WCPS Spent Almost $1.7 Million on Reading Program Now Under Investigation
During Harvey Franklin's tenure with Walton County Public Schools, the system spent $1.675 million on the EDNA reading system. Now EDNA's founder and Franklin are under a federal investigation.
Walton County Public School officials confirmed that they had been approached by federal investigators to give information about the "Early Detection, Necessary Action," or EDNA, reading program used at one time in the school system. The program had been introduced by former WCPS Assistant Superintendent Harvey Franklin. According to a report in Southern Education Desk, he and and the founder of the program, Edna Goble, of Conyers, are now the subject of a federal investigation in Mississippi in connection with the program. Franklin reportedly took the reading program with him when he left Georgia to take up the postion of superintendent with the Greenville Public School System.
Kim Embry, spokesperson for WCPS, confirmed that during Franklin's tenure with WCPS, a total of $1,675,433.60 was spent on the program.
"WCPS used the EDNA reading program in Title I elementary schools from 2002 to 2009 as a tool to improve reading comprehension," Embry said. "In the 2009-2010 school year the program was cut from the budget as a cost saving measure because the curriculum department and schools using the program felt that the money could be better used elsewhere during lean budget times."
Embry said the school district was contacted earlier this year by the U.S. Department of Education‘s Office of Inspector General with a request that the system provide information about the EDNA reading program, including materials and services which the school system had received as part of the program. She said they were not requested to provide any specific information on Franklin.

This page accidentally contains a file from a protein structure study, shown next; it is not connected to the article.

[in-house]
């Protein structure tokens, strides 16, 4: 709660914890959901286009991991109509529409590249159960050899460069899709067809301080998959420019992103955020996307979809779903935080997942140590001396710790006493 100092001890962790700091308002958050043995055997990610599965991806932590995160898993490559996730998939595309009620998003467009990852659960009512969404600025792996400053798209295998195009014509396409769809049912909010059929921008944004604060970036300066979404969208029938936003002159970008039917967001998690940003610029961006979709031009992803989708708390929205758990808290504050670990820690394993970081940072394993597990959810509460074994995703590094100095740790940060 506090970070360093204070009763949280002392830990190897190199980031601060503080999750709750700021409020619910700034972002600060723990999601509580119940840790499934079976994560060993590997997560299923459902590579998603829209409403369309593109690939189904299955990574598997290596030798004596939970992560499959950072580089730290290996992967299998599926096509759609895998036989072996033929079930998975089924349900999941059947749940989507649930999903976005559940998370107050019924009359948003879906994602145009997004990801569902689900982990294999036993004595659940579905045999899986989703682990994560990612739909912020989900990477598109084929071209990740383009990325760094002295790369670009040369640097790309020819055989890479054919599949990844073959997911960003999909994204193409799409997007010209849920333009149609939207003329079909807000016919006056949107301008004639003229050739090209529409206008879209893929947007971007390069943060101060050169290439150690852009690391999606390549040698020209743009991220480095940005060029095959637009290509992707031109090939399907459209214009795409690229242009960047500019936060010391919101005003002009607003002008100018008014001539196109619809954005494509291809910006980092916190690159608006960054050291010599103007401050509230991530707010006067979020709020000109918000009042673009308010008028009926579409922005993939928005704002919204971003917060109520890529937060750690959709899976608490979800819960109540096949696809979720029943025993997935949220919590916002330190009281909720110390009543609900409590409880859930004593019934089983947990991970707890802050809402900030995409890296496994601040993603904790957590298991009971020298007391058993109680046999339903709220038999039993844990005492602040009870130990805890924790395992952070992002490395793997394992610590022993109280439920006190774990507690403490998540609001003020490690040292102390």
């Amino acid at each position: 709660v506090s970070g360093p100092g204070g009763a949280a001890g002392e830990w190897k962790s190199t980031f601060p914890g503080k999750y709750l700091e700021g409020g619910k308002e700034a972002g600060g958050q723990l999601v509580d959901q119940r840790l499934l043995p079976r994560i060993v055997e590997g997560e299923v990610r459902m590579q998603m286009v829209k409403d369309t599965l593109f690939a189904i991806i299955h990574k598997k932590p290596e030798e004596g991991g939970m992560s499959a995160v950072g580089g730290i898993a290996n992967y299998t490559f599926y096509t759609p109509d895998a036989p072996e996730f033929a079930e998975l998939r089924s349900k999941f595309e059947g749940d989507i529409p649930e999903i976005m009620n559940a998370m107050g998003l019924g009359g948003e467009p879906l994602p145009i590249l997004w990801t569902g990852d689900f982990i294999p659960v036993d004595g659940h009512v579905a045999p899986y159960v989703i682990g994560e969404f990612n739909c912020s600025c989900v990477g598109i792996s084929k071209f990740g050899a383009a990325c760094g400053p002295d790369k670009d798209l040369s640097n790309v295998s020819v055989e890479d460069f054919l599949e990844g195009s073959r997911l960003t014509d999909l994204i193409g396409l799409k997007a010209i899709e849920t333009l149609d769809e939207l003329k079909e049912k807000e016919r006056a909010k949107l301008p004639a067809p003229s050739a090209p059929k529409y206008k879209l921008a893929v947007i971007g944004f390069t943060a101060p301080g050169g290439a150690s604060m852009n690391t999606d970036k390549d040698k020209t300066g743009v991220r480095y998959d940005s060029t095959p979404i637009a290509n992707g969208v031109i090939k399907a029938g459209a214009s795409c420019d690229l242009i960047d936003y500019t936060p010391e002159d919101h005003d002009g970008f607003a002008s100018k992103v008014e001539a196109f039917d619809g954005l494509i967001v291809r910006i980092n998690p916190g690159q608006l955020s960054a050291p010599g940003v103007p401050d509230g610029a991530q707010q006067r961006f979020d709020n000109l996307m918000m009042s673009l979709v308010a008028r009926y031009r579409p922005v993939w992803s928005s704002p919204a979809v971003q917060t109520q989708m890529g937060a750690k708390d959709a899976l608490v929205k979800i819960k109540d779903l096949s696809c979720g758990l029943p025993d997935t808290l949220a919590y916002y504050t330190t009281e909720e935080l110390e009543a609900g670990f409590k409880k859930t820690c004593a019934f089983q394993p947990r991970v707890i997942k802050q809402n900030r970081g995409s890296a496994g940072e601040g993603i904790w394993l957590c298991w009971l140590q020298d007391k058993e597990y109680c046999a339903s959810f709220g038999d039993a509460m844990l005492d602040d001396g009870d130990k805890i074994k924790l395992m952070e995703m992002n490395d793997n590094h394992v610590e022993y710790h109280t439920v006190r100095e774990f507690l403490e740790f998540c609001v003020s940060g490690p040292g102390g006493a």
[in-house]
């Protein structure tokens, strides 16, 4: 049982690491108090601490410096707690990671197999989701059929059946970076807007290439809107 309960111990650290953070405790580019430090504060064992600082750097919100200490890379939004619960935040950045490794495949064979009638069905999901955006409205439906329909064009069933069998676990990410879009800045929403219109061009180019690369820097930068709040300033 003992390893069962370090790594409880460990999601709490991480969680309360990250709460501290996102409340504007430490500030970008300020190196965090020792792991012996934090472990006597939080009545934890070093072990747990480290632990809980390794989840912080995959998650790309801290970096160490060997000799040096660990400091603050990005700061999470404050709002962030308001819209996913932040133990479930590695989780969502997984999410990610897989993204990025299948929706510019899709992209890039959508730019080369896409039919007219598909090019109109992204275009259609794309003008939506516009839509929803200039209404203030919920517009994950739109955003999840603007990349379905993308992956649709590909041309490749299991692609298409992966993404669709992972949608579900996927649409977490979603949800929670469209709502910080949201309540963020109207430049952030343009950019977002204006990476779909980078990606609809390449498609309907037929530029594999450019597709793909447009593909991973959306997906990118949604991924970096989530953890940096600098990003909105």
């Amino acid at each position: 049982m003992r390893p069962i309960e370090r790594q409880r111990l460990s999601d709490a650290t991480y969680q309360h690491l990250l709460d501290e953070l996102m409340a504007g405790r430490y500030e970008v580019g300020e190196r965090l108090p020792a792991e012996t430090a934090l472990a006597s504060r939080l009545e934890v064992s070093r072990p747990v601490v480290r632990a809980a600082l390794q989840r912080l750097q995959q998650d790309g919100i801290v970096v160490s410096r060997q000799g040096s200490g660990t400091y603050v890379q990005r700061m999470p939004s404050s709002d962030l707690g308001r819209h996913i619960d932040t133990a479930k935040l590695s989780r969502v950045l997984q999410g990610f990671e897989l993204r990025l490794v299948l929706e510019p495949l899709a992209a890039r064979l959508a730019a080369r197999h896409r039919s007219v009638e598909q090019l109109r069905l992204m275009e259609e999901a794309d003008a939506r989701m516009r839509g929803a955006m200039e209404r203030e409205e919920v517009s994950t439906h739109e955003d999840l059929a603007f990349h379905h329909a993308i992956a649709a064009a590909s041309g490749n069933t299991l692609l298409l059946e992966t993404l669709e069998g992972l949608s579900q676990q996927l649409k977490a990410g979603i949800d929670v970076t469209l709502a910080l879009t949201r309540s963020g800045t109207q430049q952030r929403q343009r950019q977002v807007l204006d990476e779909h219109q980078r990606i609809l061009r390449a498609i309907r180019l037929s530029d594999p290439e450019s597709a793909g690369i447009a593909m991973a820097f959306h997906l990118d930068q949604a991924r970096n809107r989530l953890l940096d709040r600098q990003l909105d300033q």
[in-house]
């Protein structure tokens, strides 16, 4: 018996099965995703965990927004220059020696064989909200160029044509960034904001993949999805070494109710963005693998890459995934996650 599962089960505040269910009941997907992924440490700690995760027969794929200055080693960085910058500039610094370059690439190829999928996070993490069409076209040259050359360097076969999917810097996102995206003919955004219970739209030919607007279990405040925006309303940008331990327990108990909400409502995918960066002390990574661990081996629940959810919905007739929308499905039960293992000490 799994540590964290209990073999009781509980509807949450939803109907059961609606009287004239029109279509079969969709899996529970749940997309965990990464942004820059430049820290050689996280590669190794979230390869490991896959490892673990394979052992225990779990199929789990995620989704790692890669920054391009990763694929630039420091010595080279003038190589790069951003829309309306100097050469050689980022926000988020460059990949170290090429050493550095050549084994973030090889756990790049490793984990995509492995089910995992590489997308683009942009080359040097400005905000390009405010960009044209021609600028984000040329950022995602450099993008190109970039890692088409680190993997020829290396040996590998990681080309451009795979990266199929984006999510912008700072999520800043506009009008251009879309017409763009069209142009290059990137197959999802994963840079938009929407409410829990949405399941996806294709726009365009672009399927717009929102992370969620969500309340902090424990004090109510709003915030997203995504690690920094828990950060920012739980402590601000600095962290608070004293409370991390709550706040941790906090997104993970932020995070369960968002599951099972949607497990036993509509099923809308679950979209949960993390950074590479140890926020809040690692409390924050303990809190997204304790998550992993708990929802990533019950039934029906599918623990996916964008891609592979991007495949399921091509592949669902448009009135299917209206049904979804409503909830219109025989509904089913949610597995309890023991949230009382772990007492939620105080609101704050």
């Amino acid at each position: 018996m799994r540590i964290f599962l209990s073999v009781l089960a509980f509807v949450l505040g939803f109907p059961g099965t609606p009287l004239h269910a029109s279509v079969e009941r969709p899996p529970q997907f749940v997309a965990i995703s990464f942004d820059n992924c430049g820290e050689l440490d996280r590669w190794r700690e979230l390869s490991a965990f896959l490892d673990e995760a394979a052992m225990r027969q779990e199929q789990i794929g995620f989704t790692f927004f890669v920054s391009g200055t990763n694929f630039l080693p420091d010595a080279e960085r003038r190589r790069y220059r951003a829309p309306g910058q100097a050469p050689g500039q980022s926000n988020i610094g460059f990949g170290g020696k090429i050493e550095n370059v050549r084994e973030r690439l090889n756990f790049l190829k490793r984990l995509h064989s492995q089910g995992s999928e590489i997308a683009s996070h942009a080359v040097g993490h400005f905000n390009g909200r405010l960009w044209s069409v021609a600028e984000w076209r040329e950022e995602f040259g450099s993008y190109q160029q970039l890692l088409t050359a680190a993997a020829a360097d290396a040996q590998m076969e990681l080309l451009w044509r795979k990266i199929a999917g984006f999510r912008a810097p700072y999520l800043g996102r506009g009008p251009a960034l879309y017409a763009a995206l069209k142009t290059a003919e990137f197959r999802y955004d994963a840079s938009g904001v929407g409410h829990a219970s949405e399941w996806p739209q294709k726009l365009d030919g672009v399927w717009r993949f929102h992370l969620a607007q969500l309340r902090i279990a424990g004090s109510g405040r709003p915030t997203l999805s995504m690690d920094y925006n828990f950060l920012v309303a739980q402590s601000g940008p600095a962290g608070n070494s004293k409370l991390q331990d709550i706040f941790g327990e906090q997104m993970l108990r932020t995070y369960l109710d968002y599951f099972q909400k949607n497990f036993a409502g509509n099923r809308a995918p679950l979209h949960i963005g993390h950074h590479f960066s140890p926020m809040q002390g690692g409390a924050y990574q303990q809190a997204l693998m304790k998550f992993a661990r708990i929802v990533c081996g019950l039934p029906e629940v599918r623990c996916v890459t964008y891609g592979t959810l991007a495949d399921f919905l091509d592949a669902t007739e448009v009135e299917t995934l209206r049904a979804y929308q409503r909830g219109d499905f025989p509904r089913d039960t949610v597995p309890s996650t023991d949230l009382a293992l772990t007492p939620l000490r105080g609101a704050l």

According to Southern Education Desk, when Franklin took up the position of superintendent with The Greenville Public School system in 2009, he introduced the EDNA program, claiming he had seen it work in Georgia. The Greenville Public School System went on to invest $1.5 million in the program. School officials in Greenville are reporting that federal and state investigators are now looking into whether Franklin took a cut.
The Associated Press reported that Goble is not commenting on the investigation or her relationship with Franklin. Mississippi state auditors reportedly have information showing some supplies and training were never provided or were inadequate. Goble is standing by the effectiveness of the program. Investigators, however, say it did little to improve failing reading scores. Embry provided the following breakdown, by year, of the EDNA invoices paid by WCPS.
School Year Total Expenditure
2009-2010 $104,103.00 services ended in July of 2009
It is reported that since the investigation by federal agents began, nobody has seen Franklin.